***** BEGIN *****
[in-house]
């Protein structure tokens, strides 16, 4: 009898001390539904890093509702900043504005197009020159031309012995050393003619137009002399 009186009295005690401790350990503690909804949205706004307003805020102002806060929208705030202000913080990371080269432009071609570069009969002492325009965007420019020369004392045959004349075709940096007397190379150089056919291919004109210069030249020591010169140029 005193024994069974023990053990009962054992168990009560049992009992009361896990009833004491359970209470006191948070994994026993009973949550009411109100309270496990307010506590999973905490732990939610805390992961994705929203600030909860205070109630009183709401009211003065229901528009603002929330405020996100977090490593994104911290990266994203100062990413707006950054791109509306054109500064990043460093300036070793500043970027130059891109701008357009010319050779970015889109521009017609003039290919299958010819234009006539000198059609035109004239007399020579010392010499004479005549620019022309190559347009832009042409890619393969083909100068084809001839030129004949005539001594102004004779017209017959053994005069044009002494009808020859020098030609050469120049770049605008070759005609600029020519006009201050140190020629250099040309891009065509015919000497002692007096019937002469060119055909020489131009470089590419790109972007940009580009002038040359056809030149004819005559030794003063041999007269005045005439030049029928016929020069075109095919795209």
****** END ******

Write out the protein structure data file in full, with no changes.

[in-house]
């Protein structure tokens, strides 16, 4: 009898001390539904890093509702900043504005197009020159031309012995050393003619137009002399 009186009295005690401790350990503690909804949205706004307003805020102002806060929208705030202000913080990371080269432009071609570069009969002492325009965007420019020369004392045959004349075709940096007397190379150089056919291919004109210069030249020591010169140029 005193024994069974023990053990009962054992168990009560049992009992009361896990009833004491359970209470006191948070994994026993009973949550009411109100309270496990307010506590999973905490732990939610805390992961994705929203600030909860205070109630009183709401009211003065229901528009603002929330405020996100977090490593994104911290990266994203100062990413707006950054791109509306054109500064990043460093300036070793500043970027130059891109701008357009010319050779970015889109521009017609003039290919299958010819234009006539000198059609035109004239007399020579010392010499004479005549620019022309190559347009832009042409890619393969083909100068084809001839030129004949005539001594102004004779017209017959053994005069044009002494009808020859020098030609050469120049770049605008070759005609600029020519006009201050140190020629250099040309891009065509015919000497002692007096019937002469060119055909020489131009470089590419790109972007940009580009002038040359056809030149004819005559030794003063041999007269005045005439030049029928016929020069075109095919795209």